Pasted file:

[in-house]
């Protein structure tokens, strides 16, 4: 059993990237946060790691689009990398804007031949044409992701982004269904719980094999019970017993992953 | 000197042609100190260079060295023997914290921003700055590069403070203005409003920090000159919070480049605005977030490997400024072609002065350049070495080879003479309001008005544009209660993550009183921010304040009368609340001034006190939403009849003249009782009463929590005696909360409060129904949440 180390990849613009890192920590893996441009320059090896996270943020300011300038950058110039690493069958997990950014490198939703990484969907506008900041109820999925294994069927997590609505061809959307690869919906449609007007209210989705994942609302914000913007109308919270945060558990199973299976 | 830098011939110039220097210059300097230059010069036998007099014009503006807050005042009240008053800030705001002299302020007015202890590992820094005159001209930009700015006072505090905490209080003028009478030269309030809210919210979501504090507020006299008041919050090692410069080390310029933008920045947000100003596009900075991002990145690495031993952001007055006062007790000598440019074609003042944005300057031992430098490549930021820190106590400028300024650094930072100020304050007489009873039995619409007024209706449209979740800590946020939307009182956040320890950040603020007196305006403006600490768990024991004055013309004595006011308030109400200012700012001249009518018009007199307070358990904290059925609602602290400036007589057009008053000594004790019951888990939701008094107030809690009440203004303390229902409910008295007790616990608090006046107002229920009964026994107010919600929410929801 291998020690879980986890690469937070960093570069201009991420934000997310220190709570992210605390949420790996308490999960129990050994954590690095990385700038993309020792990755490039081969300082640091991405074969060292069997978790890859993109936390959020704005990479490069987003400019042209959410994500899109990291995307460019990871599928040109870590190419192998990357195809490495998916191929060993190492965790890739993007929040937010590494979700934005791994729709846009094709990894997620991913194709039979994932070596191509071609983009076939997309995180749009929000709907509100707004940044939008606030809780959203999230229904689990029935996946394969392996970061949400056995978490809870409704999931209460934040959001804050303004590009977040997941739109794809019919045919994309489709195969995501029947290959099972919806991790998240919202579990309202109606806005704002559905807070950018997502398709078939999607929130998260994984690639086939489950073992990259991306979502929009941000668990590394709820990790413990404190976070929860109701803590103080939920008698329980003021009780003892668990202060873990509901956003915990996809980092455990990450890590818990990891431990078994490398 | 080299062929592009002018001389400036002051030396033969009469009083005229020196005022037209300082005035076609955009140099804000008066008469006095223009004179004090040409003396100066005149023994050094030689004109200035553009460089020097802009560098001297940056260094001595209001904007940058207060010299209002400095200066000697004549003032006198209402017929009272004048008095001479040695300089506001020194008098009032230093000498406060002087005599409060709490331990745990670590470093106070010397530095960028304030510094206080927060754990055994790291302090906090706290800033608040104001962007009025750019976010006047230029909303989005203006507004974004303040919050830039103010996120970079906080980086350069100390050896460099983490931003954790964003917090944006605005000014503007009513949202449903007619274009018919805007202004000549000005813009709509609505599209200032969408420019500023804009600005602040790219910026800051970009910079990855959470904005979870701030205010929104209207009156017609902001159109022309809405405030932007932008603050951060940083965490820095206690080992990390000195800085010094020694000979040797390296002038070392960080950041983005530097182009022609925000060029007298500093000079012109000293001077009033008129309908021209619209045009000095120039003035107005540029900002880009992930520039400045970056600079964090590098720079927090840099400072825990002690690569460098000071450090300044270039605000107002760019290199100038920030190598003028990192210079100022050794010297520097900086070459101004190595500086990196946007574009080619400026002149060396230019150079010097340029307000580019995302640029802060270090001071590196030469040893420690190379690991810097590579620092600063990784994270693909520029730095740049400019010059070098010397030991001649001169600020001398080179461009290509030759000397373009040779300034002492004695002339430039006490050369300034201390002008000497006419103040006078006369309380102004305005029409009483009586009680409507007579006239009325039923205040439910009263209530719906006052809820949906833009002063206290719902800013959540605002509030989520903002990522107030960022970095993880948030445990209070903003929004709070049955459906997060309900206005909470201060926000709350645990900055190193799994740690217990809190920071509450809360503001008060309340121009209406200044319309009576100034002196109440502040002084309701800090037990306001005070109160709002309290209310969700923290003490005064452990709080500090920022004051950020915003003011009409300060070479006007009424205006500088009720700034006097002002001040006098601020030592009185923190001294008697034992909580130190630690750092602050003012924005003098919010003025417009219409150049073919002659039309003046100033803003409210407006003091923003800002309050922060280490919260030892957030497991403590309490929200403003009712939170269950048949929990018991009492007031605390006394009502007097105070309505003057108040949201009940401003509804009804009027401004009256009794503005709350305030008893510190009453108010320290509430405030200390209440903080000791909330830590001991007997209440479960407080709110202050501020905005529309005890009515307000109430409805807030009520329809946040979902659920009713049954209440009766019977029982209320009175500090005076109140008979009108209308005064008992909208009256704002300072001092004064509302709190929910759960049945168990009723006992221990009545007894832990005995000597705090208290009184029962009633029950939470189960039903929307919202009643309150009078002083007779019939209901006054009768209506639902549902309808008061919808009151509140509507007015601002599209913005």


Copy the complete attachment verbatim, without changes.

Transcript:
[in-house]
């Protein structure tokens, strides 16, 4: 059993990237946060790691689009990398804007031949044409992701982004269904719980094999019970017993992953 | 000197042609100190260079060295023997914290921003700055590069403070203005409003920090000159919070480049605005977030490997400024072609002065350049070495080879003479309001008005544009209660993550009183921010304040009368609340001034006190939403009849003249009782009463929590005696909360409060129904949440 180390990849613009890192920590893996441009320059090896996270943020300011300038950058110039690493069958997990950014490198939703990484969907506008900041109820999925294994069927997590609505061809959307690869919906449609007007209210989705994942609302914000913007109308919270945060558990199973299976 | 830098011939110039220097210059300097230059010069036998007099014009503006807050005042009240008053800030705001002299302020007015202890590992820094005159001209930009700015006072505090905490209080003028009478030269309030809210919210979501504090507020006299008041919050090692410069080390310029933008920045947000100003596009900075991002990145690495031993952001007055006062007790000598440019074609003042944005300057031992430098490549930021820190106590400028300024650094930072100020304050007489009873039995619409007024209706449209979740800590946020939307009182956040320890950040603020007196305006403006600490768990024991004055013309004595006011308030109400200012700012001249009518018009007199307070358990904290059925609602602290400036007589057009008053000594004790019951888990939701008094107030809690009440203004303390229902409910008295007790616990608090006046107002229920009964026994107010919600929410929801 291998020690879980986890690469937070960093570069201009991420934000997310220190709570992210605390949420790996308490999960129990050994954590690095990385700038993309020792990755490039081969300082640091991405074969060292069997978790890859993109936390959020704005990479490069987003400019042209959410994500899109990291995307460019990871599928040109870590190419192998990357195809490495998916191929060993190492965790890739993007929040937010590494979700934005791994729709846009094709990894997620991913194709039979994932070596191509071609983009076939997309995180749009929000709907509100707004940044939008606030809780959203999230229904689990029935996946394969392996970061949400056995978490809870409704999931209460934040959001804050303004590009977040997941739109794809019919045919994309489709195969995501029947290959099972919806991790998240919202579990309202109606806005704002559905807070950018997502398709078939999607929130998260994984690639086939489950073992990259991306979502929009941000668990590394709820990790413990404190976070929860109701803590103080939920008698329980003021009780003892668990202060873990509901956003915990996809980092455990990450890590818990990891431990078994490398 | 080299062929592009002018001389400036002051030396033969009469009083005229020196005022037209300082005035076609955009140099804000008066008469006095223009004179004090040409003396100066005149023994050094030689004109200035553009460089020097802009560098001297940056260094001595209001904007940058207060010299209002400095200066000697004549003032006198209402017929009272004048008095001479040695300089506001020194008098009032230093000498406060002087005599409060709490331990745990670590470093106070010397530095960028304030510094206080927060754990055994790291302090906090706290800033608040104001962007009025750019976010006047230029909303989005203006507004974004303040919050830039103010996120970079906080980086350069100390050896460099983490931003954790964003917090944006605005000014503007009513949202449903007619274009018919805007202004000549000005813009709509609505599209200032969408420019500023804009600005602040790219910026800051970009910079990855959470904005979870701030205010929104209207009156017609902001159109022309809405405030932007932008603050951060940083965490820095206690080992990390000195800085010094020694000979040797390296002038070392960080950041983005530097182009022609925000060029007298500093000079012109000293001077009033008129309908021209619209045009000095120039003035107005540029900002880009992930520039400045970056600079964090590098720079927090840099400072825990002690690569460098000071450090300044270039605000107002760019290199100038920030190598003028990192210079100022050794010297520097900086070459101004190595500086990196946007574009080619400026002149060396230019150079010097340029307000580019995302640029802060270090001071590196030469040893420690190379690991810097590579620092600063990784994270693909520029730095740049400019010059070098010397030991001649001169600020001398080179461009290509030759000397373009040779300034002492004695002339430039006490050369300034201390002008000497006419103040006078006369309380102004305005029409009483009586009680409507007579006239009325039923205040439910009263209530719906006052809820949906833009002063206290719902800013959540605002509030989520903002990522107030960022970095993880948030445990209070903003929004709070049955459906997060309900206005909470201060926000709350645990900055190193799994740690217990809190920071509450809360503001008060309340121009209406200044319309009576100034002196109440502040002084309701800090037990306001005070109160709002309290209310969700923290003490005064452990709080500090920022004051950020915003003011009409300060070479006007009424205006500088009720700034006097002002001040006098601020030592009185923190001294008697034992909580130190630690750092602050003012924005003098919010003025417009219409150049073919002659039309003046100033803003409210407006003091923003800002309050922060280490919260030892957030497991403590309490929200403003009712939170269950048949929990018991009492007031605390006394009502007097105070309505003057108040949201009940401003509804009804009027401004009256009794503005709350305030008893510190009453108010320290509430405030200390209440903080000791909330830590001991007997209440479960407080709110202050501020905005529309005890009515307000109430409805807030009520329809946040979902659920009713049954209440009766019977029982209320009175500090005076109140008979009108209308005064008992909208009256704002300072001092004064509302709190929910759960049945168990009723006992221990009545007894832990005995000597705090208290009184029962009633029950939470189960039903929307919202009643309150009078002083007779019939209901006054009768209506639902549902309808008061919808009151509140509507007015601002599209913005």